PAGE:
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SINCLAIR GIVES BACK WITH BASEBALL TEAM DONATION & BATTLE OF BADGES BLOOD DRIVE

September 18, 2019

DONATING IS THE NAME OF THE GAME FOR TITAN PRIDE

DAYTON, Ohio - Success in spring baseball at Sinclair College begins in the fall.  Coach Steve Dintaman gathers his new team and begins molding bodies, minds, and character with competitive practices and community service that includes the annual team donation at Community Blood Center.

The full squad of 40 players visited the Dayton CBC Donor Center Monday, Sept. 16.  More than 30 registered to donate, helping the Donor Center reach 144 percent of goal for the day with 62 total donors and 21 first-time donors.

Coach Dintaman was the lead-off hitter, notching his 43rd lifetime donation. He knows his guys are competitors, so he threw in the challenge of seeing who could complete their donation faster than his time. "Apparently, I got beat," said Steve. "I was like six minutes, seven second. They were all asking what their time is."

Third baseman Mike Sears completed his donation one second faster. Coach Dintaman was not surprised.  "That's our All-American, on the field and in academics," he said.

"It's a good community event," said Mike, who first donated in the fall of 2018 during his freshman year visit with the team. "It's nice to do something in the community and give back."

Steve Dintaman is beginning his 13th season as coach of the Tartan Pride. His team went 51-10 in 2019, winning 50 games for the third time in school history. They again won the OCCAC conference, their ninth title in 11 seasons, and placed third in the Region. His teams have competed twice in the Junior College World Series and he's been named conference coach of the year 11 times.

"We're practicing well, and we hope to compete nationally like we always do, and make another World Series appearance," said Steve. "Academically we're hoping for our fifth straight Academic All-American team with 100 percent graduation rate."

Dintaman preaches the "three C's" of classroom, community and field of competition, and says, "You can't get the third without the first two."  His team will take part in multiple charity events, including the Sept. 26 Dayton Light The Night Walk for LLS.

Coach Dintaman's inspiration to become a donor and bring his team to CBC dates to his first year as head coach in 2007.  A new player, pitcher Dan Jensen from Centerville, nearly bled to death twice due to complications during tonsillectomy surgery.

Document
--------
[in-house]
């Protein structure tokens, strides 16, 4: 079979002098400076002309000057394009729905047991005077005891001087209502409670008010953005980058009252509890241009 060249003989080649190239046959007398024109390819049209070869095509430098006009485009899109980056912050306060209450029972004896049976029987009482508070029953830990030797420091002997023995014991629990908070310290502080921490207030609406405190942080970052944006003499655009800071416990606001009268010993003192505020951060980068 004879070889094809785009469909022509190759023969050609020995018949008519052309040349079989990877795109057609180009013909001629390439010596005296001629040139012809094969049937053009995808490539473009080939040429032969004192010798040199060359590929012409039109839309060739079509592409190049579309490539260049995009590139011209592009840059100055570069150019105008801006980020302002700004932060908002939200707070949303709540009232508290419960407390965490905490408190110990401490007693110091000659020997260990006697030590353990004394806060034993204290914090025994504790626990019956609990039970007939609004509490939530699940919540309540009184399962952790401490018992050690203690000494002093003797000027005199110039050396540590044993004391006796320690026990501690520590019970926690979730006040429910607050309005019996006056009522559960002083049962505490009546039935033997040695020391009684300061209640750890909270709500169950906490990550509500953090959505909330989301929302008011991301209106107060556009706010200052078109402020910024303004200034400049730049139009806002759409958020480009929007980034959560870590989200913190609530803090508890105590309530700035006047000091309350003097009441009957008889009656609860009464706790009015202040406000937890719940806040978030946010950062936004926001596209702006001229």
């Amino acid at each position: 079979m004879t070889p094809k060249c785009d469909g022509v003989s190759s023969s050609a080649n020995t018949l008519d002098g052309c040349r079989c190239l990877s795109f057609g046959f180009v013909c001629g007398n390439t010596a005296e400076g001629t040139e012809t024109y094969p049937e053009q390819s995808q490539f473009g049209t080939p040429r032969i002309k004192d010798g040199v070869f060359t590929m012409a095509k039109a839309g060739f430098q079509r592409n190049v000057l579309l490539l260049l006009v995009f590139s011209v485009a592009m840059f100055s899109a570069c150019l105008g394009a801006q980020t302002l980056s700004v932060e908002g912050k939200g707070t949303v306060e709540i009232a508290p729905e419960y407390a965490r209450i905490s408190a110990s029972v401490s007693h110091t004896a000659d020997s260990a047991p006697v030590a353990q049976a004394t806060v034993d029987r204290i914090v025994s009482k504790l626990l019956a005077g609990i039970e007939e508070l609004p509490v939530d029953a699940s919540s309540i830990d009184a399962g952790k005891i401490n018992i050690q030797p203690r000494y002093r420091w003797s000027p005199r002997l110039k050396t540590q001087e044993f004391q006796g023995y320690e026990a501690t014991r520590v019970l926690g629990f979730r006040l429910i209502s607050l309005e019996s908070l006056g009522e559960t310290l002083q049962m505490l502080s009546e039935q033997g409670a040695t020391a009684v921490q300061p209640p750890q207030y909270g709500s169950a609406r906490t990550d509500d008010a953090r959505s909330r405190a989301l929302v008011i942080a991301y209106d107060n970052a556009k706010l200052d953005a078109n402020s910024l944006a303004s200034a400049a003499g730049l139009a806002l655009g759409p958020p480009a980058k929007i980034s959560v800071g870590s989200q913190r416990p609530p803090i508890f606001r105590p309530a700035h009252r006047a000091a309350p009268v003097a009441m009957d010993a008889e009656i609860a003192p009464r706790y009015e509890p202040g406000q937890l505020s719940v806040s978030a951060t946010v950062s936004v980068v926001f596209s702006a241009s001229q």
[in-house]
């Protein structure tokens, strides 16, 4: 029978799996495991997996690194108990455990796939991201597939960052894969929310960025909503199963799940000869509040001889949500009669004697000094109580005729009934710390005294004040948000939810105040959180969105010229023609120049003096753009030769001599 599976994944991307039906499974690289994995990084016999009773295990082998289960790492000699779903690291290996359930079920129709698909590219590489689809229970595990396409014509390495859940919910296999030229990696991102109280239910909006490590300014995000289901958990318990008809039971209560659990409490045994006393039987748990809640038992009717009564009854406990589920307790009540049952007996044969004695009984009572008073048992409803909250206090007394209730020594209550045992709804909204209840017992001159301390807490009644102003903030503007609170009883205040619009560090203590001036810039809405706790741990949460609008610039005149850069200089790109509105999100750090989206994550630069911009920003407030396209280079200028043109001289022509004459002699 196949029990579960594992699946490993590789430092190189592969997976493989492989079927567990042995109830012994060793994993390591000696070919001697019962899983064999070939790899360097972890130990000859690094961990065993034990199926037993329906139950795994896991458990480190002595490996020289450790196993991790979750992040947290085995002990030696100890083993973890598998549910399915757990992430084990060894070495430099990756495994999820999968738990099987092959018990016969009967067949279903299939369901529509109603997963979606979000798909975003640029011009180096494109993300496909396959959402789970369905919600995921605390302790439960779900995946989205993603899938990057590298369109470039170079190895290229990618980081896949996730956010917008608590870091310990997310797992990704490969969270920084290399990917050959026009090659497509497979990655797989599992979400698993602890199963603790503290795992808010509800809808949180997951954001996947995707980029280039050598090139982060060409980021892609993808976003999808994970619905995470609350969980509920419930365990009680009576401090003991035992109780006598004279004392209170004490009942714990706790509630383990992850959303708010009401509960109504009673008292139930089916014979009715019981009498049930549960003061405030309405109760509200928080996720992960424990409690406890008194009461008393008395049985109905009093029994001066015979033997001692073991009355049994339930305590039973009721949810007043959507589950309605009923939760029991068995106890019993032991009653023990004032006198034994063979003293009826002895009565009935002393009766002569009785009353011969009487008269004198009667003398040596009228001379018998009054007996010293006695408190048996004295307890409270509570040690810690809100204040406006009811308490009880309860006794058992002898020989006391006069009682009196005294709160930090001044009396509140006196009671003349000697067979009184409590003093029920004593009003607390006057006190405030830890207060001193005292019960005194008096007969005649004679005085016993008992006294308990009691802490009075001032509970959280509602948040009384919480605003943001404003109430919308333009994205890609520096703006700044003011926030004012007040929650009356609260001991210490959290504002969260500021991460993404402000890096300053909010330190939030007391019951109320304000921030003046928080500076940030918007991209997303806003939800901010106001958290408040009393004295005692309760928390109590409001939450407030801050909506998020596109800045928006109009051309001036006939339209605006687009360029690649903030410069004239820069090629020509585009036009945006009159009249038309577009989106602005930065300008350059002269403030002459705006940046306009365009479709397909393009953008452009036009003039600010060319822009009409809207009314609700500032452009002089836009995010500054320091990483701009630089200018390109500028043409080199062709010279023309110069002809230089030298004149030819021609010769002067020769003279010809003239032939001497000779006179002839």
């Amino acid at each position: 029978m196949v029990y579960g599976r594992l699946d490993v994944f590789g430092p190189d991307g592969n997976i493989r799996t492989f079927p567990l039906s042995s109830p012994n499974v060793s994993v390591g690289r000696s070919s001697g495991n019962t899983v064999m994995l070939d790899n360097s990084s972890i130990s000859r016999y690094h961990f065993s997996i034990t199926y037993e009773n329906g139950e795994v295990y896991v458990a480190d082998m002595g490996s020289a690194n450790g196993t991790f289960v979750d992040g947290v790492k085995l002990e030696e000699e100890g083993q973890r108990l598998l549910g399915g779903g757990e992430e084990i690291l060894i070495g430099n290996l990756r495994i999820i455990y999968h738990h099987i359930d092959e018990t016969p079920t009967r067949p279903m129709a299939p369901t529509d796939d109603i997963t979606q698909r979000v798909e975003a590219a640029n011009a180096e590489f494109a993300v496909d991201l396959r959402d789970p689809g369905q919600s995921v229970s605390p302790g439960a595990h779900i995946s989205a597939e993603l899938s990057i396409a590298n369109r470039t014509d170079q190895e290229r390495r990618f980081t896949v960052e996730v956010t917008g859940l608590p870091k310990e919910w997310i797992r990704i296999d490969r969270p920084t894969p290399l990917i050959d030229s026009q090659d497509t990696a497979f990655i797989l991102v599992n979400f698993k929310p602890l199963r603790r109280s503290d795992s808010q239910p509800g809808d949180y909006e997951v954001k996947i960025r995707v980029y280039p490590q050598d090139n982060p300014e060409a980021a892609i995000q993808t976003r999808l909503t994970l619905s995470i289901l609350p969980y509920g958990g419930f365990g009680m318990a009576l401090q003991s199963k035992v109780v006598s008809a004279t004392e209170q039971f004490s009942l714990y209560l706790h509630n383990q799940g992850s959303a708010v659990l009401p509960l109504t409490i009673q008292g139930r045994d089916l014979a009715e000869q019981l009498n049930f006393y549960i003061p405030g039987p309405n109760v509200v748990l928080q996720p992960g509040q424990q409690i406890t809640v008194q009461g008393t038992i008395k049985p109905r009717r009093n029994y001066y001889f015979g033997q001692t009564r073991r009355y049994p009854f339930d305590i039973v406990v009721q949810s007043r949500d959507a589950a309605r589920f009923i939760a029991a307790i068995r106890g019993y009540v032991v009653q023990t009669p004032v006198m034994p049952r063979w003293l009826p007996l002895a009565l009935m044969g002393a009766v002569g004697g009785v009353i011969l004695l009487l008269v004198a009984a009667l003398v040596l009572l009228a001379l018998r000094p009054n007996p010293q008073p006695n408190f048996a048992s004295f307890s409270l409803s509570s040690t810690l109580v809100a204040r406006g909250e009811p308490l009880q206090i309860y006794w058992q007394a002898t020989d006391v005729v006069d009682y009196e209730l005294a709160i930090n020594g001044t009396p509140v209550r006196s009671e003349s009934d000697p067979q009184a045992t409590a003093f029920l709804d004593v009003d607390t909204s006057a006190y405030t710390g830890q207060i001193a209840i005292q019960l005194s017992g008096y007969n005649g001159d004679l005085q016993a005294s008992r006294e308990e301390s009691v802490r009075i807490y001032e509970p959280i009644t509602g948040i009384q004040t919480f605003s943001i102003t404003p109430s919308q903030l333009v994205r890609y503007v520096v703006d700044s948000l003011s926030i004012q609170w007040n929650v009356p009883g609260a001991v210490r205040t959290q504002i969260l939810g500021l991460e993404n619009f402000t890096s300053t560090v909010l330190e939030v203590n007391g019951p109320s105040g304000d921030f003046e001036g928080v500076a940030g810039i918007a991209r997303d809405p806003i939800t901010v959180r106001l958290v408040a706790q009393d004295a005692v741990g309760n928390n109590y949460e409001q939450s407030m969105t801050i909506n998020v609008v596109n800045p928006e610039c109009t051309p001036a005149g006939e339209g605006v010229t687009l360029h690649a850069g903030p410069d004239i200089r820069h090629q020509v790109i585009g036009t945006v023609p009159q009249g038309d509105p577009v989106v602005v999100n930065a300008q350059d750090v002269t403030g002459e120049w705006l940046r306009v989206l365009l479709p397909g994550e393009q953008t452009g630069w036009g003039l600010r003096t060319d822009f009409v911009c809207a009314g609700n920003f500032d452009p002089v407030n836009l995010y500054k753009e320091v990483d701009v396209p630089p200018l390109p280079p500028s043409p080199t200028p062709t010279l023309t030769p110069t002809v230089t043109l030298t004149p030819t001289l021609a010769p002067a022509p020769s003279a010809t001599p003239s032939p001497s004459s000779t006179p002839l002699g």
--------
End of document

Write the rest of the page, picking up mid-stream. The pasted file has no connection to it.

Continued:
Dan survived thanks to multiple blood transfusions. As Sinclair's ace pitcher he became an advocate for blood donations. He went on to play for the University of Cincinnati and the Dayton Dragons.

Every year brings a new roster full of rookies, but there are always players who like their coach, set an example to teammates.  Pitcher Tyler Wynkoop from Huber Heights is a first-year player who made his sixth lifetime donation during the Sept. 16 team visit.  His first five donations were at Wayne High School.

"I'm a biology, pre-med major," said Tyler. "Saving lives is kind of the name of the game."

WHEN THE CHIPS ARE DOWN, SINCLAIR DONORS VOTE FIRE SCIENCE

DAYTON, Ohio - When the chips are down, the future firefighters come through.  Sinclair College kicked off the new year of campus blood drives Sept. 17 with the fourth annual "Battle of the Badges Blood Drive" in the Sinclair library. Donors voted with poker chips and Fire Science edged Criminal Justice by a single chip.

The "Battle of the Badges" Public Safety trophy will stay in the Fire Science department for a third consecutive year.  The trophy is a work of repurposed public safety gear that features a fire hose nozzle, oxygen tank, body armor vest and a training pistol.

The competition helped draw students to the first Community Blood Center blood drive of the year in the library. It totaled 29 donors, including seven first-time donors and 19 donations.

The Battle of the Badges is also an opportunity for students to learn more about Sinclair's six "Career Communities," which includes the multiple careers in the "Law and Public Safety" community that includes Criminal Justice and Fire Science technologies.

"The trophy attracts a lot of interest. they ask, 'What's going on?'" said Academic Advisor Myla Cardona-Jones. "It helps get more walk-in donors, and even if you can't donate you can still vote and be part of it."

The Phi Theta Kappa Honor Society sponsors Sinclair's four annual blood drives.  PTK member Brian Walker volunteered at the blood drive and made his 12th lifetime donation. "I've got type B-negative blood and I know that's pretty low in supply," said Brian.

Brian voted by placing his chip in the Fire Science jar. "I'm doing an EMS course in the Health Science Department," he said. "So, I'm really more for Fire than I am for Criminal Justice."

Business student Isaac Phelps from Inglewood donated and cast his vote for Criminal Justice. "My aunt works in a police station," he said. "I like them both, but because of her I have insight into that."

Sinclair staff member Alecia Renner is a regular supporter of the campus blood drives and made her 15th lifetime donation at the Battle of the Badges. She wasn't sure how she would vote, but she remembers well what motivated her to become a donor.

"I had a blood transfusion when I had my daughter," said Alecia. "I had to have four bags of blood. I decided to donate because a lot of people saved my life."

The next blood drive in the Sinclair library will be Dec. 4.